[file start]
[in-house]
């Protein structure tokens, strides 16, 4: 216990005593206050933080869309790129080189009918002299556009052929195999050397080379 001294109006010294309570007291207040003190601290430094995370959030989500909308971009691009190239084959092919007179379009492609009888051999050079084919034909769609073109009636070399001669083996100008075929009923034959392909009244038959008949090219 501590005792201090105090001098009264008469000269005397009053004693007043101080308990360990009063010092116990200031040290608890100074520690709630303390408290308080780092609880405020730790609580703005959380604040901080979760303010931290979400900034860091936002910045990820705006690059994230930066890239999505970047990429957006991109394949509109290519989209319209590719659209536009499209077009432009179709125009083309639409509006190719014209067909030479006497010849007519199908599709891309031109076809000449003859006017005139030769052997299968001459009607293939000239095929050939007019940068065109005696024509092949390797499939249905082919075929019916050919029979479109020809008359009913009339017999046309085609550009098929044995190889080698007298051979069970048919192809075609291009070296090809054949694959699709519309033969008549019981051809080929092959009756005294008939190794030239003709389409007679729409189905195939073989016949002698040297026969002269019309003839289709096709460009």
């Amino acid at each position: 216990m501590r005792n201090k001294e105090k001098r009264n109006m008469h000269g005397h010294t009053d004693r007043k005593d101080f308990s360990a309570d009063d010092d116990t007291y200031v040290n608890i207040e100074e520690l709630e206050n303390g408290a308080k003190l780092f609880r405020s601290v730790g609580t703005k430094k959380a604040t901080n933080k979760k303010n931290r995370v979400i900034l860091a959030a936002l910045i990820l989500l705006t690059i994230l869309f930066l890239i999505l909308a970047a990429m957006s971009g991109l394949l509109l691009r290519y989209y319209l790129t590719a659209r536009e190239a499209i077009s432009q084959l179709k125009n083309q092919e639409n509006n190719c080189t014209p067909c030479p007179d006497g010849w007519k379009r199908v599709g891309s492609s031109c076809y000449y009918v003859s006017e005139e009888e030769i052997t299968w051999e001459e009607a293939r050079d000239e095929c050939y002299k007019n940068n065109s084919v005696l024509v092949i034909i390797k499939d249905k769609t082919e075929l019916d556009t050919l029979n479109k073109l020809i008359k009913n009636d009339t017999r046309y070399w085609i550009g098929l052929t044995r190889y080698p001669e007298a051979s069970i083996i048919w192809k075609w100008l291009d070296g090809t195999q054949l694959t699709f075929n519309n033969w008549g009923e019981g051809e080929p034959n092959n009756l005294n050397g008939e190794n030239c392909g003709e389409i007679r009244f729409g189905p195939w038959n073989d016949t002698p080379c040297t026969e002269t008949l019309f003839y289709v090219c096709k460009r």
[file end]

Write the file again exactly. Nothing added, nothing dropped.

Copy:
[in-house]
């Protein structure tokens, strides 16, 4: 216990005593206050933080869309790129080189009918002299556009052929195999050397080379 001294109006010294309570007291207040003190601290430094995370959030989500909308971009691009190239084959092919007179379009492609009888051999050079084919034909769609073109009636070399001669083996100008075929009923034959392909009244038959008949090219 501590005792201090105090001098009264008469000269005397009053004693007043101080308990360990009063010092116990200031040290608890100074520690709630303390408290308080780092609880405020730790609580703005959380604040901080979760303010931290979400900034860091936002910045990820705006690059994230930066890239999505970047990429957006991109394949509109290519989209319209590719659209536009499209077009432009179709125009083309639409509006190719014209067909030479006497010849007519199908599709891309031109076809000449003859006017005139030769052997299968001459009607293939000239095929050939007019940068065109005696024509092949390797499939249905082919075929019916050919029979479109020809008359009913009339017999046309085609550009098929044995190889080698007298051979069970048919192809075609291009070296090809054949694959699709519309033969008549019981051809080929092959009756005294008939190794030239003709389409007679729409189905195939073989016949002698040297026969002269019309003839289709096709460009």
């Amino acid at each position: 216990m501590r005792n201090k001294e105090k001098r009264n109006m008469h000269g005397h010294t009053d004693r007043k005593d101080f308990s360990a309570d009063d010092d116990t007291y200031v040290n608890i207040e100074e520690l709630e206050n303390g408290a308080k003190l780092f609880r405020s601290v730790g609580t703005k430094k959380a604040t901080n933080k979760k303010n931290r995370v979400i900034l860091a959030a936002l910045i990820l989500l705006t690059i994230l869309f930066l890239i999505l909308a970047a990429m957006s971009g991109l394949l509109l691009r290519y989209y319209l790129t590719a659209r536009e190239a499209i077009s432009q084959l179709k125009n083309q092919e639409n509006n190719c080189t014209p067909c030479p007179d006497g010849w007519k379009r199908v599709g891309s492609s031109c076809y000449y009918v003859s006017e005139e009888e030769i052997t299968w051999e001459e009607a293939r050079d000239e095929c050939y002299k007019n940068n065109s084919v005696l024509v092949i034909i390797k499939d249905k769609t082919e075929l019916d556009t050919l029979n479109k073109l020809i008359k009913n009636d009339t017999r046309y070399w085609i550009g098929l052929t044995r190889y080698p001669e007298a051979s069970i083996i048919w192809k075609w100008l291009d070296g090809t195999q054949l694959t699709f075929n519309n033969w008549g009923e019981g051809e080929p034959n092959n009756l005294n050397g008939e190794n030239c392909g003709e389409i007679r009244f729409g189905p195939w038959n073989d016949t002698p080379c040297t026969e002269t008949l019309f003839y289709v090219c096709k460009r």